Recycling Teacher Resources

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In this Earth Day instructional activity, learners fill in the blanks to sentences, match words to definitions, and make slogans for pictures about reducing, reusing, and recycling. Students complete 3 activities.
Young scholars brainstorm what a fish looks like determining the parts from schema and research. They create a unique and interesting 3-d sculpture of fish or underwater creature mostly from recycled materials, then examine the aesthetics of the project and how it will be displayed.
Students examine the idea of recycling by composting. Using the internet, they research the benefits of composting to the environment. In groups, they collect numbers on how much food and yard waste is produced in their community. They organize a community wide composting campaign to improve the quality of the soil.
Students create murals that feature recycled objects. In this West African art lesson, students examine artwork by El Anatsui and his commentary on social issues. Students then create murals in the style of El Anatsui using discarded objects.

New Review The Trash We Pass

Where does our garbage go? What is the difference between a recyclable and non-recyclable item? Pose these important, but often overlooked, questions to your class and invite them to consider the lasting and damaging effects of the simple action of throwing trash away. You can incorporate this lesson into a variety of grade levels and subject areas, especially around Earth Day.
Sorting is a very important skill that can be used in math and even science. Learners get familiar with some environmentally friendly vocabulary terms as they practice separating objects that can be recycled from those that can't. They discuss concepts such as composting, reusing, and landfills before creating colorful posters all about recycling.
Is it possible to have a waste-less lunch? Can your class become leaders in conservation? Discuss the importance of reducing waste during lunch time with a fun instructional activity that can be extended to everyday practices. First the class examines the types of packaging used to package their lunches, then they discuss ways they can conserve natural resources by reducing the amount of waste they produce. Throughout the lunch hour, learners will sort items into categories using a handy chart. In no time, they'll all know what to reuse, recycle, compost, and throw away.
Students examine the situation in Japan in which they are required to pay to recycle large appliances. They compare and contrast the incentives available to citizens of Japan and the United States who recycle. They predict how consumers might react when they have to pay a fee. In groups, they create strategies for reducing the amount of waste in landfills.
Students develop reduce, reuse, and recycle lists. They watch a video about recycling. They construct and interpret graphs and compare and contrast data from charts and tables.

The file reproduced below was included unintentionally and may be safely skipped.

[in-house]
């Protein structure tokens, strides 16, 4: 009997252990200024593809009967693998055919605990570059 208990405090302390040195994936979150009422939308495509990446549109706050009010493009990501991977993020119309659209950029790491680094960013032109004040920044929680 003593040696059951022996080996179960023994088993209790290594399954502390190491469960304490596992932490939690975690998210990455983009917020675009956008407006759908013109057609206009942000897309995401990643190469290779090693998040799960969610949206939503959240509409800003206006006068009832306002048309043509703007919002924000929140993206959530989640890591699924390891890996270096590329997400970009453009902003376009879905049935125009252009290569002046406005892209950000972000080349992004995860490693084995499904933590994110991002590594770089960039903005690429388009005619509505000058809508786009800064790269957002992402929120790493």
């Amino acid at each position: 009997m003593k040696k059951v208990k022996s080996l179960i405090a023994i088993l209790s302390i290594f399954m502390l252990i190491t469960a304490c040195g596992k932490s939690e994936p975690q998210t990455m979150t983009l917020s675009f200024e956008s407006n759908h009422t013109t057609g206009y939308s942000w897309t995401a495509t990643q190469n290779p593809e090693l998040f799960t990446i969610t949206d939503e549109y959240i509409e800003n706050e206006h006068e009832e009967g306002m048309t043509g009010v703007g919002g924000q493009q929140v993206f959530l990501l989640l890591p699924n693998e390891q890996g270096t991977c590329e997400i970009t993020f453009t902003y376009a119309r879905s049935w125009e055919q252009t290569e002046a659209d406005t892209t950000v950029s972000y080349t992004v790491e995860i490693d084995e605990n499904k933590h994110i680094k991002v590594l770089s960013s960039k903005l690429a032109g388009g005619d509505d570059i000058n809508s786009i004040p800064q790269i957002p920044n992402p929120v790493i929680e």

Students explain the need to buy goods that are made from recycled materials. They investigate specific websites that inform us on the postive aspects of recycling. They realize what happens to the things we recycle and they set up a display of materials we can purchase from recycled products.
Students examine the impact of recycling on the economy and environment. They develop a recycling plan for their own community in order to solve recycling problems.
Students participate in a recycles day. They research how recycling benefits the environment. They also compete in a paper products recycling contest.
Students journal information regarding recycling from previous research. They use Microsoft Word to write their entries regarding recycling that is used in oral and video presentations. They visit "Green School" sites on the Internet to research how other schools incorporate recycling into their buildings.
Students identify recycled and recyclable products by reading labels. They discuss what happens to solid waste in landfills and its impact on the environment. They discuss ways in which they can conserve natural resources.
Students examine the many uses of mined lands after reclamation has been completed and discover the importance of recycling finding the difference between manufacturing with recycled materials and newly extracted materials.
Students learn the importance of plants and animals, ecosystems and habitats... and see how these factors guide mining reclamation projects. They then discover the importance of recycling, and the difference between manufacturing with recycled materials and newly extracted materials.
Second graders examine the recycling process. In this recycling lesson plan, 2nd graders discuss the reasons for recycling and create storyboards to show where a specific material comes from. Students complete a worksheet as a follow-up activity.
Students complete the associated worksheets as they investigate ways to recycle and reuse common objects. They share ideas on reusing objects while practicing listening, speaking and note-taking skills.
Middle schoolers work in a group to create a skit of a scenario involving recycling. Student skits should encourage and convince the audience members to participate in recycling activities. Students provide written responses after the final project is completed.
Students write persuasive letters in support of the Recycling for Raptors campaign. They review raptor groups and names and categorize the raptor species and the groups which they belong. They research businesses, schools, and organizations and write a persuasive letter to participate in the Raptor Center's Recycling for Raptors program.

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